Bayh-Dole Beyond Borders

29 Pages Posted: 21 Feb 2017 Last revised: 11 Oct 2017

See all articles by Daniel J. Hemel

Daniel J. Hemel

New York University School of Law

Lisa Larrimore Ouellette

Stanford Law School

Date Written: February 11, 2017


The Bayh-Dole Act, which encourages patents on federally funded inventions, has been criticized for forcing consumers to "pay twice" for patented products – first through the tax system and again when the patentee charges a supracompetitive price. Supporters counter that patents promote commercialization, but it is doubtful that this benefit can justify the Act's present scope. One important feature of Bayh-Dole, however, has been overlooked in this debate – a feature that arises from the global-public-good nature of knowledge. Without patents on US taxpayer-funded inventions, the United States would have no practical way of internalizing the positive externalities these inventions confer on consumers in other countries. Put differently, the charge that Bayh-Dole forces US consumers to "pay twice" misses the point that eliminating some Bayh-Dole patents would permit non-U.S. consumers to avoid paying at all. To be sure, this "internalization theory" was not the rationale upon which sponsors of the Act relied. And like commercialization theory, it cannot justify the Act's present scope. Rather than relying on internalization theory to defend Bayh-Dole, we highlight ways in which this novel theory can inform Bayh-Dole debates.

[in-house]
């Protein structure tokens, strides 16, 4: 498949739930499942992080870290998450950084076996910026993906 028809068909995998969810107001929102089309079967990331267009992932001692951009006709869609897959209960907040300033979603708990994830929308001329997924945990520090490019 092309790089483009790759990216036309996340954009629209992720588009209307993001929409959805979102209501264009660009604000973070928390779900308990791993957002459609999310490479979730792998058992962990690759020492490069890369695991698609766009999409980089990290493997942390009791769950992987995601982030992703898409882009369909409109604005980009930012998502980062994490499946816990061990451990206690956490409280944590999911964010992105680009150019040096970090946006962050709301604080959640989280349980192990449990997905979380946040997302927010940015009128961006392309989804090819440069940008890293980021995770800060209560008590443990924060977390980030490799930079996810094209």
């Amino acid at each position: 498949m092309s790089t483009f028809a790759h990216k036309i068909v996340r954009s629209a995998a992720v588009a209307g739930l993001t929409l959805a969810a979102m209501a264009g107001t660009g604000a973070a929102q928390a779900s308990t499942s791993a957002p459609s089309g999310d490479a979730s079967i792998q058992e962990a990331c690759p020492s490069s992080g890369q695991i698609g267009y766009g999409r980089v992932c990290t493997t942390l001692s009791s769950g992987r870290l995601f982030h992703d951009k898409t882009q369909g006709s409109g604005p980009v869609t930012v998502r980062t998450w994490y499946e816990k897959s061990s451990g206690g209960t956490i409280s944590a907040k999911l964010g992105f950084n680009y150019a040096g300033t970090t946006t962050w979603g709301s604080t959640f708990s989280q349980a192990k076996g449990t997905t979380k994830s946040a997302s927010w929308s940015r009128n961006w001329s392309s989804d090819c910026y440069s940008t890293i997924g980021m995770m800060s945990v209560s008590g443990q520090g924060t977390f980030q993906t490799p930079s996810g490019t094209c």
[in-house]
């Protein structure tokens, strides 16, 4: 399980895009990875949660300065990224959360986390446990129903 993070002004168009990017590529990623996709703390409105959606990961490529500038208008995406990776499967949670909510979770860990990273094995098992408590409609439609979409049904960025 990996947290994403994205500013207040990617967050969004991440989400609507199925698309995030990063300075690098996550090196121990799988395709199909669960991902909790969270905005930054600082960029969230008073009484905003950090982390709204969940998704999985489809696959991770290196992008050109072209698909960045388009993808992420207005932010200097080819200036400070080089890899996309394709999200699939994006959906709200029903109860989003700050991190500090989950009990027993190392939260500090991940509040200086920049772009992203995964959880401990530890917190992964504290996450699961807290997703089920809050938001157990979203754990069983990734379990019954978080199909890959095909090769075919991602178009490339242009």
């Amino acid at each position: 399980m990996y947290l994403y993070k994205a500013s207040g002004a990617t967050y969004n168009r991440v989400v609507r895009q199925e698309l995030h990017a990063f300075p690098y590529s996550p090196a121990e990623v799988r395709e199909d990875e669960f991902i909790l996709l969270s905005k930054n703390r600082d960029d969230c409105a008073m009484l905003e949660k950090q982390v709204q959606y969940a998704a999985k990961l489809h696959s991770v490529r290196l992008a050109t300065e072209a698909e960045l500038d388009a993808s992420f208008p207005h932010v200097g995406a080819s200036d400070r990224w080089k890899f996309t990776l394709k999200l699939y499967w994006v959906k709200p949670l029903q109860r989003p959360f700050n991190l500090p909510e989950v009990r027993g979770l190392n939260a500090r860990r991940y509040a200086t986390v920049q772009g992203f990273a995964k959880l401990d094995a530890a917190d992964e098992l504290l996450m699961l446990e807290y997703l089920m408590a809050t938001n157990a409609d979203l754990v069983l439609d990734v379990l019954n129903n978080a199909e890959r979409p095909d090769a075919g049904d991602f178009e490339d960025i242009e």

Keywords: Bayh-Dole, patents, grants, R&D, international

JEL Classification: H41, K33, O31, O34, O38

Suggested Citation

Hemel, Daniel J. and Ouellette, Lisa Larrimore, Bayh-Dole Beyond Borders (February 11, 2017). Journal of Law and the Biosciences, Vol. 4, No. 2, p. 282-310, 2017, DOI: org/10.1093/jlb/lsx011, Stanford Law and Economics Olin Working Paper No. 504, University of Chicago Coase-Sandor Institute for Law & Economics Research Paper No. 801, U of Chicago, Public Law Working Paper No. 619, Available at SSRN:

Daniel J. Hemel

New York University School of Law ( email )

Lisa Larrimore Ouellette (Contact Author)

Stanford Law School ( email )

559 Nathan Abbott Way
Stanford, CA 94305
United States


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